For fans of: Every Time I Die, Refused, Cancer Bats
‘Trapped’ by The Amsterdam Red Light District is released on 6th May on Blood Blast Distribution.
The latest offering from the Melobourne, Florida-based Bodysnatcher sees the deathcore outfitventure deeper into the darkness than ever before. Bleed-Abide delivers a threatening sound across thirteen (unlucky for some) unyielding tracks. Thundering aggression and pure brutality bleed out of every song. Bodysnatcher have ensured the new record maintains a merciless attitude by turning everything up to eleven. Each instrumental track and vocal line have been carefully considered to exhibit an unrelenting impact with every single element. Luring in listeners with an eerie, atmospheric introduction Bleed, before throwing them into the depths and slamming down a wall of beautifully produced heavy instrumentation transitioning into Abide. If you like a breakdown or two, or three hundred and seventy-eight, this album certainly gratifies those desires. Absolved Of The Strings And The Stone seemingly descends through the nine circles of hell and beyond with what feels like an unending journey through numerous layers in this epic breakdown. The savagery of Bodysnatcher’s dynamic breakdown style is clearly showcased in E.D.A. and Hollow Shell. Lyrically, the content aptly matches the musical counterpart. Hostile emotions and fury pour through the vocal performances; steeped in anguish cries, Flatline is powerful example. There is a relatability to the raw, unapologetic delivery that also carries a cathartic quality. The deathcore releases this year are unbelievably insane, and it’s fascinating seeing more bands pushing this subgenre further and further into the abyss with innovative composition and ludicrously high production standards. Bleed-Abide does not let up for anything, with everything hitting perfectly and balancing well, ultimately fusing into an outstanding release. Bodysnatcher have unleashed a truly remarkable album. • HR
For fans of: Lorna Shore, Enterprise Earth, Brand of Sacrifice
‘Bleed-Abide’ by Bodysnatcher is out now on MNRK Heavy.
As a reinvention of themselves, GILT’s 2021 EP In Windows, Through Mirrors felt like the initial murmurings of something really special. It was post-hardcore that had character and individuality, taking onboard the brittleness and emotional quaking of forbears like Touché Amoré, but recontextualising them so smartly and acutely. GILT may have been around since 2017, but that felt like a defining moment when people sat up and paid attention most readily. So to see Conceit follow a similar general throughline is far from surprising, but the steps forward that it takes are prevalent nonetheless, most notably in recruiting guest performers for each of its five tracks. For a lesser band, there’s the risk of diluting the greatest base of appeal they’ve ever had much too soon; for GILT, with a knowledge of immense balance and resource management to ensure their work is enhanced and never overshadowed, it’s the exact right decision for a band courting as much excitement as they are. Because at the end of the day, for the cries of anguish and dolour threaded in to burn their way through, it’s still GILT themselves who stand out the most. They’ve got a pretty unconventional method of post-hardcore crafting, where they will become more erratic on a song like 209, but that remains underscored by the fractured melancholy underneath and the sense of discomfort that gnaws at it. It’s at its most bracing on The Shape Of Tools—arguably forming the cleanest parallel to their aforementioned predecessors—though that still fits among the colder guitars and hanging atmosphere of Amethyst and Small Hollow Bones. The production is immaculate at forging a mood akin to the very earliest days of emo, blended with how forward-thinking the package as a whole is in structure and composition. Ash Stixx’s vocal performance definitely encompasses a free-flowing progression, not just in vocal style that treats both screams and quivering understatement as natural outlets rather than stylistic affectation, but in how viscerally the passing of their father informs the emotional rabbit-holes they’ll go down. The parallels to Touché Amoré’s Stage Four are expected and extremely welcome, in that it’s a tremendously high bar that GILT already aren’t that far from clearing. They’re now definitively the ones to look out for when it comes to this scene, a band bending post-hardcore to their will and generating a level of hype and quality that hasn’t been this warranted in a long time. Just wait for the inevitable full-length to come, because it could well be a gamechanger for them. • LN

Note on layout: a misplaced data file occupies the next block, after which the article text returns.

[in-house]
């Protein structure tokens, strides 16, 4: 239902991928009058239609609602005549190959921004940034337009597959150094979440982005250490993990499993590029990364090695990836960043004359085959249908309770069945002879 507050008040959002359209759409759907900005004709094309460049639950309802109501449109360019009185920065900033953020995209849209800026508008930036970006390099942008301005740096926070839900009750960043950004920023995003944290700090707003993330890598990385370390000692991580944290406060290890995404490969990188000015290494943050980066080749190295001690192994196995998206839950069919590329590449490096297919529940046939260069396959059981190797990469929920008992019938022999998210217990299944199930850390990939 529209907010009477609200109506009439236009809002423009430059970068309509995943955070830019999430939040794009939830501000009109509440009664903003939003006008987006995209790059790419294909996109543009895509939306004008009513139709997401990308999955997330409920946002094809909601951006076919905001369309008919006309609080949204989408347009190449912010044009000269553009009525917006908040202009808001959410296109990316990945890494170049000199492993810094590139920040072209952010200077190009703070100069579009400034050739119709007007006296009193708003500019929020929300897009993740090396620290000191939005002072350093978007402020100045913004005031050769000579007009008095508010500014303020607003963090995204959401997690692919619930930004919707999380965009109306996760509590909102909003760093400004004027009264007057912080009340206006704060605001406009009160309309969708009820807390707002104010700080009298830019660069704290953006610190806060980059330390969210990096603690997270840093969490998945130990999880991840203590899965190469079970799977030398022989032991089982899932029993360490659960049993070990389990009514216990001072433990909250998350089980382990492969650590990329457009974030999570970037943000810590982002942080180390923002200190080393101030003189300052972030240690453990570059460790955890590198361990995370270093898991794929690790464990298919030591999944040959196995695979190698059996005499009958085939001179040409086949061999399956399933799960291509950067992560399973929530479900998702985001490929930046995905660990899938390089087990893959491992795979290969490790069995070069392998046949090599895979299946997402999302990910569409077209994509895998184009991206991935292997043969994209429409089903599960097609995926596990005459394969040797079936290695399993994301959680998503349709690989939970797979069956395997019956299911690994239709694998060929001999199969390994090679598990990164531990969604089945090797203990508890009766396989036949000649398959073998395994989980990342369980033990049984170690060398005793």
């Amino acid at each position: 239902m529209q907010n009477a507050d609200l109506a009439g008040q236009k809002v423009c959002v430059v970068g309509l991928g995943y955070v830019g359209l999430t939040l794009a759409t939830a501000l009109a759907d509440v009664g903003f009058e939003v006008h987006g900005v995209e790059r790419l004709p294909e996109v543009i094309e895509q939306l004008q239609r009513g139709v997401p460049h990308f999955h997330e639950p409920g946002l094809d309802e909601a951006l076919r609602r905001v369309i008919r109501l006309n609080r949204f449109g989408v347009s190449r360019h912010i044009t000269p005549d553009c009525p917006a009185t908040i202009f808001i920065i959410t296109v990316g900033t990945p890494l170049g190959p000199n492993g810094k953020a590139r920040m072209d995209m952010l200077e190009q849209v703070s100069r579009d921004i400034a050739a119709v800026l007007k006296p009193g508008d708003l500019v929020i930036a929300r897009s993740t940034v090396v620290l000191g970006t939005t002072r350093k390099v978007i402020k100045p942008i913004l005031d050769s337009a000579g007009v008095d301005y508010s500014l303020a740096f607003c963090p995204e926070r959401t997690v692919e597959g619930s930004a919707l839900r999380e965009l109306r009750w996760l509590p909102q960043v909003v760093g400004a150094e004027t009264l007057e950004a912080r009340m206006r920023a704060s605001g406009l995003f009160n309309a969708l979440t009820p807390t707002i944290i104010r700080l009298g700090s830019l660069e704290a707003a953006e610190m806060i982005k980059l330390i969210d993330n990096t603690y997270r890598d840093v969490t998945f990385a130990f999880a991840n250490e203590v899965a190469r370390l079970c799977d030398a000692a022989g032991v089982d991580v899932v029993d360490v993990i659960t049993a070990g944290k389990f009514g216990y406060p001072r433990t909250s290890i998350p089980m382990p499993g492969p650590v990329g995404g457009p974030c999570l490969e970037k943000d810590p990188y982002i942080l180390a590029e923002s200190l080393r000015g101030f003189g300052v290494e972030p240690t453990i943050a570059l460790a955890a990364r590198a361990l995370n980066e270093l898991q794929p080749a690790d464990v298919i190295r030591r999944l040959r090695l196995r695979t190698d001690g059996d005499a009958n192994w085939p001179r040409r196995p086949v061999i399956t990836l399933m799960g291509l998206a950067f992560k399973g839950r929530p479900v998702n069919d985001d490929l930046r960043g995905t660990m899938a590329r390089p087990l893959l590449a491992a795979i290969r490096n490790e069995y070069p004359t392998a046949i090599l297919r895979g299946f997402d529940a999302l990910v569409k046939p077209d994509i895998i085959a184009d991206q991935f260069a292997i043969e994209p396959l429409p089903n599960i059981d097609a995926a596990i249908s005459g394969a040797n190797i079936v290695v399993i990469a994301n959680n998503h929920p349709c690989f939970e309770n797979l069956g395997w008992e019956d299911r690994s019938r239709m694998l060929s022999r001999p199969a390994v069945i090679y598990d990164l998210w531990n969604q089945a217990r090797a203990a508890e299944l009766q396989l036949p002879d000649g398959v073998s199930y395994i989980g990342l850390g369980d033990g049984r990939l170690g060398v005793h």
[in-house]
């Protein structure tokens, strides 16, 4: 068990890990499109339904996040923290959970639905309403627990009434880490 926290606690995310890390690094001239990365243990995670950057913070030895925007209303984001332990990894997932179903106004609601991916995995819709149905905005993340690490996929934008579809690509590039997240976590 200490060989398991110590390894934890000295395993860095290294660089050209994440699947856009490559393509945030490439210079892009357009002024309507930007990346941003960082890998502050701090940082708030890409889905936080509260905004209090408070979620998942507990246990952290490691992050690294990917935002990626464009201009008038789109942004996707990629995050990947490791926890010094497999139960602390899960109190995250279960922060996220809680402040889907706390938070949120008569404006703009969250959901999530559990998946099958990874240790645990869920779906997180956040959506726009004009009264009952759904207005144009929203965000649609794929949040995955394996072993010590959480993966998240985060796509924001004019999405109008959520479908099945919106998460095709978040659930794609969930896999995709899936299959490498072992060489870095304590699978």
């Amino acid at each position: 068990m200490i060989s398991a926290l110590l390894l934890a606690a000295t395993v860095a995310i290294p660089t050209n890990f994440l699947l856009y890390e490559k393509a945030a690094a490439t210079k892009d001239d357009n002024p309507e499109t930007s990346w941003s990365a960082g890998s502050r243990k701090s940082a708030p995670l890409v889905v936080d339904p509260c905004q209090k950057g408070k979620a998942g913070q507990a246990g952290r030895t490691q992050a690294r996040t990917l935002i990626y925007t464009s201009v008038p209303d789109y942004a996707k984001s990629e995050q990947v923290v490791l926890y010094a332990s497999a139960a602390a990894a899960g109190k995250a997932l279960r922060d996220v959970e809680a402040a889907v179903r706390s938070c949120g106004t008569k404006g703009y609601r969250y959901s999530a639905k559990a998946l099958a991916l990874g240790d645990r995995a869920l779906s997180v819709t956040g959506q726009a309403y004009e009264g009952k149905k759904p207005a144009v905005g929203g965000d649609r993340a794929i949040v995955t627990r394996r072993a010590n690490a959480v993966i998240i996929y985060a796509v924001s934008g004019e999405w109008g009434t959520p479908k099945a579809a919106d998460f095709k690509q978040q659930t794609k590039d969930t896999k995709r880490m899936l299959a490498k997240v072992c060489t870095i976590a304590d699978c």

For fans of: Touché Amoré, La Dispute, Pianos Become The Teeth
‘Conceit’ by GILT is released on 6th May on Smartpunk Records.
Words by Luke Nuttall (LN) and Holly Royle (HR)